Maker Dave Parsonage satisfied his tastes for things both antiquated and techy by using a Raspberry Pi to build a pianola.
Raspberry Pi Model 3B+ powers this old-timey instrument. Dave says this is just a prototype but it looks pretty cool to us.
What is a pianola?
Unless you were around in the very early 1900s, or you frequent Disneyland’s Haunted Mansion often, or you are a massive music nerd like our Liz, you might not know what one is. (Liz has been banging on at length about a pianola she was on intimate terms with in childhood and has somehow now got onto the mechanism in steam-powered fairground organs. Please make it stop.) A pianola is a self-playing piano, containing a pneumatic or electro-mechanical mechanism to operate the piano keys and play music that it “reads” from a roll of perforated paper. Some rare examples use metallic rolls instead of perforated paper; most modern iterations, like Dave’s, use MIDI to play the music.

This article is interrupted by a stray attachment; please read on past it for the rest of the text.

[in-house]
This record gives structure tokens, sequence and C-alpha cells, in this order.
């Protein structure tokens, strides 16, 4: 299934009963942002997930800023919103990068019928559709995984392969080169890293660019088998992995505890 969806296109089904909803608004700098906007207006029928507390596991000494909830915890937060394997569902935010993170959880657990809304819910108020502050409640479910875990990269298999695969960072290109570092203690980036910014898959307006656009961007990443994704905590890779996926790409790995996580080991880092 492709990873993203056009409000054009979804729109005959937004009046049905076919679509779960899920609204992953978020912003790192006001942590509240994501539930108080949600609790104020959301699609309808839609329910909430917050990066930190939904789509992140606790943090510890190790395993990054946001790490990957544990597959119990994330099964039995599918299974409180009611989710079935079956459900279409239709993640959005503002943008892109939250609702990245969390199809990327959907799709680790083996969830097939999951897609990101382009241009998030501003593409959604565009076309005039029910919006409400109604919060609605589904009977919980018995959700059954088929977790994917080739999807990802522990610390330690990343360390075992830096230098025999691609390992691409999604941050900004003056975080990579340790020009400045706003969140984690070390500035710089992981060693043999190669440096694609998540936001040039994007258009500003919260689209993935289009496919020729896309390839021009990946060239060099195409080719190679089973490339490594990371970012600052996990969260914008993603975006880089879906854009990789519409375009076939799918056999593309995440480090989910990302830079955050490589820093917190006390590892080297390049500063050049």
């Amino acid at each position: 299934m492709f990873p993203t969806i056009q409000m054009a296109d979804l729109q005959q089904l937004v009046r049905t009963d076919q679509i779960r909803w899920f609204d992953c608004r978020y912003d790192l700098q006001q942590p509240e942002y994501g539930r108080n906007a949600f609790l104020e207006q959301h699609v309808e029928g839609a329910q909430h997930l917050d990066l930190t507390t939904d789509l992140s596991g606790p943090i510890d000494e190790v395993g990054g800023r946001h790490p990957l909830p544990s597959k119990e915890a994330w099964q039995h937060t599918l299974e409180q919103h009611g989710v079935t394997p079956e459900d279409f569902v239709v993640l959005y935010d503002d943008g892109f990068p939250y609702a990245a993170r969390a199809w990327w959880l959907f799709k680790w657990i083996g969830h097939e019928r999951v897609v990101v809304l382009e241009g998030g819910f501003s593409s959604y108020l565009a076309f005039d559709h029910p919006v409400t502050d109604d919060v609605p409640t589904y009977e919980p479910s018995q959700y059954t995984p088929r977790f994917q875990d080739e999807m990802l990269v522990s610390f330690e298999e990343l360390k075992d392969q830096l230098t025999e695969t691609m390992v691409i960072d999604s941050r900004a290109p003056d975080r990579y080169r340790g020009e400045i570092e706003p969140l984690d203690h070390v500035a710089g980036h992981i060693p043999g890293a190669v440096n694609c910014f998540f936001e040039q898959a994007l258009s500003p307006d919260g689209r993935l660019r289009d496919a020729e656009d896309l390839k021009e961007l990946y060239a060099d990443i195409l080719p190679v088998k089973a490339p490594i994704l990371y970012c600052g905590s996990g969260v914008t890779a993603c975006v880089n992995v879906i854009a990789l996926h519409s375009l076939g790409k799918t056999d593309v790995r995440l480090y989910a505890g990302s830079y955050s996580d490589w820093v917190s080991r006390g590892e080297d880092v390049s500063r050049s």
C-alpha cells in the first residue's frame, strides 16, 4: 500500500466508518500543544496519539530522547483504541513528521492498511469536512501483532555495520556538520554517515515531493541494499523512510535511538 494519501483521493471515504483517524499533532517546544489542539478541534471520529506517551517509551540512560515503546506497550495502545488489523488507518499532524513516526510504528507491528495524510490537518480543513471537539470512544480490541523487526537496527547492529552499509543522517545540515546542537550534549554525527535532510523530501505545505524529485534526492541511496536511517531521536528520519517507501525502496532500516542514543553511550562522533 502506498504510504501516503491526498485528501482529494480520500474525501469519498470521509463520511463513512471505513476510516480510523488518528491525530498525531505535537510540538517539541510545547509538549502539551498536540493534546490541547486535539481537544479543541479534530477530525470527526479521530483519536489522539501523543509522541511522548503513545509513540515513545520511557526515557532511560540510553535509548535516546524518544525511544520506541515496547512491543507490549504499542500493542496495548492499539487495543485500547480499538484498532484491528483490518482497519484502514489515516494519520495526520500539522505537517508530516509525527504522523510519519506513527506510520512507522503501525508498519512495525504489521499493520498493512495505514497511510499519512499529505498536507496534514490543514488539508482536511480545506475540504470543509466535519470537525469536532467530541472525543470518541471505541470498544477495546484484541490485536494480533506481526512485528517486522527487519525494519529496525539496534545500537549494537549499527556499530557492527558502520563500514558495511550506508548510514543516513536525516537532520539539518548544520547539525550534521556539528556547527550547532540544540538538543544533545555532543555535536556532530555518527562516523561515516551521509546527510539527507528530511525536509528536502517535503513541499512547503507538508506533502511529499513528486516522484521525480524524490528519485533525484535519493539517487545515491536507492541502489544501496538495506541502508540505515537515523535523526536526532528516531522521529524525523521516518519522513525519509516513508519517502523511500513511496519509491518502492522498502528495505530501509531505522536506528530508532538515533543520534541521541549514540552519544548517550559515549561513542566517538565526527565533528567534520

People started collecting and restoring them around the 1950s, but Dave has built an original instrument from scratch.
How does it work?
Dave liberated a light sensor from an old A3 scanner. The perforated paper is moved across this sensor by a stepper motor. A C++ program reads the output of the sensor, and converts it to MIDI code as it receives it.
A USB-to-MIDI converter takes this digital output and feeds it into an electric piano.
Dave’s pianola can play either 65- or 88-note music rolls, and this setup can be used with any instrument that can play MIDI. The USB-to-MIDI converter can just feed the digital output into whatever you want to use it with.
Dave also hooked his creation up to a monitor which shows the output of the sensor on an oscilloscope screen.